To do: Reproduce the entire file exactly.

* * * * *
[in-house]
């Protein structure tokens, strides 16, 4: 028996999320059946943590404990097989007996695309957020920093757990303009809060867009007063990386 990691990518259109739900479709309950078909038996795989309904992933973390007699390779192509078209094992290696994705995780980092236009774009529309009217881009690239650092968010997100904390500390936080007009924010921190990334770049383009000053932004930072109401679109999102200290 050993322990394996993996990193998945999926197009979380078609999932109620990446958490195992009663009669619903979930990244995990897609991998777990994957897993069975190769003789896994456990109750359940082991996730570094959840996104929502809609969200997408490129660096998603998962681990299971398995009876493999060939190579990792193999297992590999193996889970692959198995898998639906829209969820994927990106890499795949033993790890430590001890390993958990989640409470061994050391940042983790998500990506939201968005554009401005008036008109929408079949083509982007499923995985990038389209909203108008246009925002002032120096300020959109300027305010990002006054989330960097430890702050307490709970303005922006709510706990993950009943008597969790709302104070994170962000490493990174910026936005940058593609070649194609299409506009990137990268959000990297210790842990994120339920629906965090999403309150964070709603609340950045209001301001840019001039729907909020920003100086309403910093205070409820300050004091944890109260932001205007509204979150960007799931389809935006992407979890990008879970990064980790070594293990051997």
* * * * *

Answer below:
[in-house]
């Protein structure tokens, strides 16, 4: 028996999320059946943590404990097989007996695309957020920093757990303009809060867009007063990386 990691990518259109739900479709309950078909038996795989309904992933973390007699390779192509078209094992290696994705995780980092236009774009529309009217881009690239650092968010997100904390500390936080007009924010921190990334770049383009000053932004930072109401679109999102200290 050993322990394996993996990193998945999926197009979380078609999932109620990446958490195992009663009669619903979930990244995990897609991998777990994957897993069975190769003789896994456990109750359940082991996730570094959840996104929502809609969200997408490129660096998603998962681990299971398995009876493999060939190579990792193999297992590999193996889970692959198995898998639906829209969820994927990106890499795949033993790890430590001890390993958990989640409470061994050391940042983790998500990506939201968005554009401005008036008109929408079949083509982007499923995985990038389209909203108008246009925002002032120096300020959109300027305010990002006054989330960097430890702050307490709970303005922006709510706990993950009943008597969790709302104070994170962000490493990174910026936005940058593609070649194609299409506009990137990268959000990297210790842990994120339920629906965090999403309150964070709603609340950045209001301001840019001039729907909020920003100086309403910093205070409820300050004091944890109260932001205007509204979150960007799931389809935006992407979890990008879970990064980790070594293990051997």